No way! At some point, one hour of work with a therapy client has an income cap.
This is why therapy work is a form of active income. One hour of work equals a certain amount of pay. And at some point, there is a ceiling for how high that pay can go.
This is also why people refer to active income as “trading time for money.”
Passive income can scale up continuously
With passive income, though it does require that I keep working, there’s no cap for how much income I can generate for one hour of work. And I do believe that if I wanted to, I could keep working part-time and scale to seven figures.
There is just absolutely no way that could ever happen seeing eight therapy clients per week.
For funsies, I did that math too. To earn a million a year seeing eight clients per week I’d have to charge over $2500 per therapy session.
…not gonna happen!
But between seeing therapy clients and the income generated from Private Practice Skills, I’m able to generate over five figures in income every month.
How I generate passive income as a private practice therapist
In my earlier video where I talked about tripling my private practice income, I shared that building an audience has been the key component to scaling my income.
For Private Practice Skills, once the revenue streams are in place, my work hours are focused on creating content that will continue to grow my audience. The income is on autopilot and I just need to help more people come through the door.
This is in contrast with private practice, where I’ve built a system that brings a steady stream of clients through the door on autopilot, and the hard work is spending quality time with each of my clients. (Which, by the way, I absolutely love. But I just can’t do it full-time and still love it!)
My passive income streams
I remember when I first heard about passive income, I didn’t really understand how it worked until I learned more about specific examples of passive income.
So to paint a picture of how this can work, here is a list of my 11 streams of income right now:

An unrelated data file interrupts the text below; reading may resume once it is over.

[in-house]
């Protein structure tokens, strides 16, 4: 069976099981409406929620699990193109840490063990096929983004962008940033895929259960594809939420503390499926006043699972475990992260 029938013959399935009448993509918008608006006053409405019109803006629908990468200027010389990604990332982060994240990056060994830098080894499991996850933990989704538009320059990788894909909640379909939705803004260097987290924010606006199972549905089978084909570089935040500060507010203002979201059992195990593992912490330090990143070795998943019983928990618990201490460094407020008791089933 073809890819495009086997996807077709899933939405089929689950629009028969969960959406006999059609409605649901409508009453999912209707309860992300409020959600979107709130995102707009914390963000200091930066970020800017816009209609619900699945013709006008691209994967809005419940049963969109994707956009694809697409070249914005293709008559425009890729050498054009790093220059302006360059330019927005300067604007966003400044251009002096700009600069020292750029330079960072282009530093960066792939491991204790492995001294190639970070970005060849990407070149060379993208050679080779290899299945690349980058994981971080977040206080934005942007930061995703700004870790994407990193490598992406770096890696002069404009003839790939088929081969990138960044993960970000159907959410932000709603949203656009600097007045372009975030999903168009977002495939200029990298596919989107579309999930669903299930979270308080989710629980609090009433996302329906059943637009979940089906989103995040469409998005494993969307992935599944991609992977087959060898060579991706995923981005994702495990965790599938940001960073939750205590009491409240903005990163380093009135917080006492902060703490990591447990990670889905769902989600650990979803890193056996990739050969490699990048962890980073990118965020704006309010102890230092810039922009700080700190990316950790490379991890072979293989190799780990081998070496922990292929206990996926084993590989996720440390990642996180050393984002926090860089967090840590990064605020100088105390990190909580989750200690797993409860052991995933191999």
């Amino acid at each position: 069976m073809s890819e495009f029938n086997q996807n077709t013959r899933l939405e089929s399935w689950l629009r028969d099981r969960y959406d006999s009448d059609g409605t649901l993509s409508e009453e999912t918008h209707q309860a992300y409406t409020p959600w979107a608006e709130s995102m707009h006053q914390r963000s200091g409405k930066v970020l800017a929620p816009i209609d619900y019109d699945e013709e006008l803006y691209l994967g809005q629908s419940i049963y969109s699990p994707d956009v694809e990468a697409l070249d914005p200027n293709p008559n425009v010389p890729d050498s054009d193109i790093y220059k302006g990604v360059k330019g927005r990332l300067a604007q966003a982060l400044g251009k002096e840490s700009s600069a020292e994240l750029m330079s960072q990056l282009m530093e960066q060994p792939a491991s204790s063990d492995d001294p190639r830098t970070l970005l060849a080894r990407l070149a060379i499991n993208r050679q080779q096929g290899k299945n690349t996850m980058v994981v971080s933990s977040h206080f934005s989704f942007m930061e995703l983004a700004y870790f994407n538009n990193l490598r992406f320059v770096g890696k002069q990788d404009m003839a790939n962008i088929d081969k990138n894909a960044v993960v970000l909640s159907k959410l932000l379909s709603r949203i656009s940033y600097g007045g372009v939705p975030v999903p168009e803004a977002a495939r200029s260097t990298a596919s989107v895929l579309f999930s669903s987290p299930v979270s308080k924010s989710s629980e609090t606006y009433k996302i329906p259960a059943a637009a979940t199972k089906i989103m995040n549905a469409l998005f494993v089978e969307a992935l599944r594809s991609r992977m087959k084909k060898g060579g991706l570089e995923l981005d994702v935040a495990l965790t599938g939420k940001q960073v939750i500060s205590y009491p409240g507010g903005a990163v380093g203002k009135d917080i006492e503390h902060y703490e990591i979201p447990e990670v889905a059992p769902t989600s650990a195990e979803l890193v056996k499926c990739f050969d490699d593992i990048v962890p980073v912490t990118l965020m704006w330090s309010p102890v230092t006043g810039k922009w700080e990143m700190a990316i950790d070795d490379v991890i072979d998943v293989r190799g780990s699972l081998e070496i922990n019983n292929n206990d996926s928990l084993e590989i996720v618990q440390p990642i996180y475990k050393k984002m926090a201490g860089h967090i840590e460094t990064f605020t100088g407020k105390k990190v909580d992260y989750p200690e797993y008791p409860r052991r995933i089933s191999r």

Private practice income
- Private practice therapy revenue (active income)
- Subletting my therapy office (passive income)
These account for about $4000 of my monthly income.
Passive income generated from Private Practice Skills
Currently, these account for anywhere between $7,000 and $10,000 of my monthly income. And they keep scaling up as I keep growing my audience!
How passive income helps my private practice
One huge benefit that I love about generating passive income through my “side hustle,” is it takes all the pressure off of my private practice to generate income. There’s more freedom to offer a sliding scale or to take breaks from private practice without seeing much of a drop in my income.
Case in point: I am currently expecting my second child this June. Once she comes, I’ll be taking several months off from seeing therapy clients, but the bulk of my income streams will still be intact and paying the bills, all while I’ll be busy with two kids under two.
Passive income opens new opportunities for private practice
I also have dreams for the future of my practice that wouldn’t be possible if it weren’t for having additional revenue streams.
For example, I have a dream to supervise therapist interns someday when my kids are a little bit older, and I’d love for the trainees I supervise to take a much larger cut of the rate than is typical. I remember as a therapist intern I took a 50-60 percent cut of the session rate, whereas I’d love for my interns to be able to keep 80 percent or more of what their clients are charged. And that’s possible because there isn’t any pressure on them to generate profits for me.
Similarly, there are far more opportunities to offer low-fee or pro bono services, without feeling bitter about it, getting overworked, or being at risk of going broke over it. All because of the financial security that comes from additional income streams.
I have lots of other similar dreams for how passive income can help fund generosity like this. It is possible to give back while being able to comfortably pay the bills or support your family.
I hope you found this helpful if you’re looking for ways to generate more income while still doing the work that you love of seeing clients as a private practice therapist.
And if even a few folks are inspired to find ways to give back while not having to sacrifice their capacity to pay the bills after reading this, I’d count that as a huge win!
Wherever you might be at in your private practice journey, from one therapist to another: I wish you well!